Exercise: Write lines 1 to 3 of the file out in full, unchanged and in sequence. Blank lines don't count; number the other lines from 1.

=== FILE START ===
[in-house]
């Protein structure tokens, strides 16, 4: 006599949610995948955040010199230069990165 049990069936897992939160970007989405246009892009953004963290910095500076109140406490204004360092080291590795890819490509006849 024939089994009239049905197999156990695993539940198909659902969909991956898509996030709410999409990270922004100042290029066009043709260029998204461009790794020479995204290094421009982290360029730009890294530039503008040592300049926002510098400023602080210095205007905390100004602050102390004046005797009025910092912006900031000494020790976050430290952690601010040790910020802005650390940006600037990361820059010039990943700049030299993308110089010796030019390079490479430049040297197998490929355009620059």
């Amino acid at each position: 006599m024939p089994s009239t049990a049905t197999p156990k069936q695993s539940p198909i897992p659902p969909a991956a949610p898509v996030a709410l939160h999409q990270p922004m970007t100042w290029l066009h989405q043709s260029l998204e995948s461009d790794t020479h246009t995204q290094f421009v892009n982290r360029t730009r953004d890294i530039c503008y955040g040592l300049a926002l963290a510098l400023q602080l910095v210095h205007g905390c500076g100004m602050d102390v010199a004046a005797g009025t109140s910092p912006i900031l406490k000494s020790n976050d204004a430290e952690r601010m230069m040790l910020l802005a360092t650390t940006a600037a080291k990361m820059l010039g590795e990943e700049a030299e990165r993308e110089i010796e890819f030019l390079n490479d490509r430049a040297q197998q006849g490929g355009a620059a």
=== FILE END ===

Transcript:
[in-house]
């Protein structure tokens, strides 16, 4: 006599949610995948955040010199230069990165 049990069936897992939160970007989405246009892009953004963290910095500076109140406490204004360092080291590795890819490509006849 024939089994009239049905197999156990695993539940198909659902969909991956898509996030709410999409990270922004100042290029066009043709260029998204461009790794020479995204290094421009982290360029730009890294530039503008040592300049926002510098400023602080210095205007905390100004602050102390004046005797009025910092912006900031000494020790976050430290952690601010040790910020802005650390940006600037990361820059010039990943700049030299993308110089010796030019390079490479430049040297197998490929355009620059």
């Amino acid at each position: 006599m024939p089994s009239t049990a049905t197999p156990k069936q695993s539940p198909i897992p659902p969909a991956a949610p898509v996030a709410l939160h999409q990270p922004m970007t100042w290029l066009h989405q043709s260029l998204e995948s461009d790794t020479h246009t995204q290094f421009v892009n982290r360029t730009r953004d890294i530039c503008y955040g040592l300049a926002l963290a510098l400023q602080l910095v210095h205007g905390c500076g100004m602050d102390v010199a004046a005797g009025t109140s910092p912006i900031l406490k000494s020790n976050d204004a430290e952690r601010m230069m040790l910020l802005a360092t650390t940006a600037a080291k990361m820059l010039g590795e990943e700049a030299e990165r993308e110089i010796e890819f030019l390079n490479d490509r430049a040297q197998q006849g490929g355009a620059a």